Nov. 3 (UPI) -- Conservative billionaire donor Robert Mercer on Friday announced he will step down as co-CEO of a $97 billion investment fund and sell his stake in Breitbart News.
In a letter to investors, Mercer said his daughters will obtain his share of the conservative news outlet, which recently re-hired former White House strategist Steven Bannon as its executive chairman.
Mercer indicated in the letter that he and Bannon have experienced political differences.
"I have great respect for Mr. Bannon, and from time to time I do discuss politics with him," Mercer wrote. "However, I make my own decisions with respect to whom I support politically. Those decisions do not always align with Mr. Bannon's."
Mercer's investment firm, Renaissance Technologies, has recently come under pressure by Sleeping Giants, a liberal advocacy group that's urged Mercer's fund to pull its investment from Breitbart.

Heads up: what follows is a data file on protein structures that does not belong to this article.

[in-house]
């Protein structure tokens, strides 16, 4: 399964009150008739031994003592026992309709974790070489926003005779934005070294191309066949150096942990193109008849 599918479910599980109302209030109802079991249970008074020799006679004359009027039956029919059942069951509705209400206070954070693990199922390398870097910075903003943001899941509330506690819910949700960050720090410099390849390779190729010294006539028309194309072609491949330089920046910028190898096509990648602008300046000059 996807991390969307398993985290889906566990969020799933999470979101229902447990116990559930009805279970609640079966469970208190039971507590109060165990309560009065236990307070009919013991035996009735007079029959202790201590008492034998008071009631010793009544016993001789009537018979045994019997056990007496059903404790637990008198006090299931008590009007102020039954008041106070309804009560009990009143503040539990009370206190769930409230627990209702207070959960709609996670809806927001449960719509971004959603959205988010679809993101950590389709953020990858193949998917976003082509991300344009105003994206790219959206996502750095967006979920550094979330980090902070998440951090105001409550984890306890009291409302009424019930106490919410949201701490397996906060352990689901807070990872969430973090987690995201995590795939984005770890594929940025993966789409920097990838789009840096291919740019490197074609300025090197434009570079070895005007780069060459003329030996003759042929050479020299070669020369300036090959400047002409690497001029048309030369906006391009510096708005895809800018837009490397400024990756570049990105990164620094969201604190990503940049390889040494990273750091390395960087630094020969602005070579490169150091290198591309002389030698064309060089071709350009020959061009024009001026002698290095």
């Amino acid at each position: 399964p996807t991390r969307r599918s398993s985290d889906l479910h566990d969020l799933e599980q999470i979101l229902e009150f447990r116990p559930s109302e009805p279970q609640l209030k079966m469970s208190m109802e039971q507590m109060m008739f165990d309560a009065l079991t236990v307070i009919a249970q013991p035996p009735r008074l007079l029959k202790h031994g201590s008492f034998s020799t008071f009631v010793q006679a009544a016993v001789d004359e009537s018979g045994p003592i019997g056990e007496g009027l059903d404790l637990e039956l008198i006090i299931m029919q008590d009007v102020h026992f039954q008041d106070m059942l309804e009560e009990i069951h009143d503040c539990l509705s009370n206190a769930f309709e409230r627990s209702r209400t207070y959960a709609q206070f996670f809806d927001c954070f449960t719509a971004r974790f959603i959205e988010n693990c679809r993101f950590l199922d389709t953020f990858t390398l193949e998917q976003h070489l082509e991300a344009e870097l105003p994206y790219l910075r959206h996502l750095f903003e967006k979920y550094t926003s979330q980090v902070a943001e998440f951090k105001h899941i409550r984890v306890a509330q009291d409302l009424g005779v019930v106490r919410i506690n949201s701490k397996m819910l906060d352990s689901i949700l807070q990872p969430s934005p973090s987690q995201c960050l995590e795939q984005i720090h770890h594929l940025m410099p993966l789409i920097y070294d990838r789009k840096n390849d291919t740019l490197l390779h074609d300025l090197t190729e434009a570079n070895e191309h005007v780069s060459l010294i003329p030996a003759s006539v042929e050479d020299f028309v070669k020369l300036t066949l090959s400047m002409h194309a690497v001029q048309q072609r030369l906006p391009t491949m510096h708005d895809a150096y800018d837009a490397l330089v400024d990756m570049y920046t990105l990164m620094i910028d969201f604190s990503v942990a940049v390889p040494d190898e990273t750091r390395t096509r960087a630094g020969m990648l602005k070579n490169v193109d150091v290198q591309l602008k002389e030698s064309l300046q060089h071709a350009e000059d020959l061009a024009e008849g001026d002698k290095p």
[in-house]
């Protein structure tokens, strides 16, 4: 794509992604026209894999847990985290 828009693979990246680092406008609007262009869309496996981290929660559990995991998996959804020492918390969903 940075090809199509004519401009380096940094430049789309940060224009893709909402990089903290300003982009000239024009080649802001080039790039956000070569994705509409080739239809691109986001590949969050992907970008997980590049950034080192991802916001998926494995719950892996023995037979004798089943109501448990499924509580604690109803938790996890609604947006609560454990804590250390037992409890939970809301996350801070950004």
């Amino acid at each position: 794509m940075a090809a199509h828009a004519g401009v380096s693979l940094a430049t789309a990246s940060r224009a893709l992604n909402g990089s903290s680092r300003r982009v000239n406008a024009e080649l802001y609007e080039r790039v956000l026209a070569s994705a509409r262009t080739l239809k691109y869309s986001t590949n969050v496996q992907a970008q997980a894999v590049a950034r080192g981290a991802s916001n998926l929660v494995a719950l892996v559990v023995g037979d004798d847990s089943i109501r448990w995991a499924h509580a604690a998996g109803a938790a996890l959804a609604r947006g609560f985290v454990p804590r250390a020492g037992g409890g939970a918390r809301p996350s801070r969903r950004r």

Renaissance Technologies is estimated to have more than $97 billion in assets under management.
Mercer said in his letter he wants to distance him from polarizing figures -- and singled out conservative commentator and former Breitbart editor Milo Yiannopoulous.
"I supported Milo Yiannopoulos in the hope and expectation that his expression of views contrary to the social mainstream ... would promote the type of open debate and freedom of thought that is being throttled on many American college campuses today," Mercer wrote. "But in my opinion, actions of and statements by Mr. Yiannopoulos have caused pain and divisiveness.
"I was mistaken to have supported him, and for several weeks have been in the process of severing all ties with him."
Mercer's resignation is effective Jan. 1.
Mercer, 71, was a donor to President Donald Trump's presidential campaign. Filings with the Federal Election Commission show Mercer and his wife donated nearly $200,000 to Trump's legal defense fund on May 9 -- the same day Trump fired FBI Director James Comey, an element of the U.S. government's investigation of Russia.
The Mercers are linked to the investigation through their involvement Trump's campaign -- and their $10 million stake in Cambridge Analytica, an analytics firm that helped the campaign target election ads last year, Newsweek reported.
The legal defense fund, from which members of the Republican Party can draw from, has helped Trump pay for attorneys related to the Russia probe.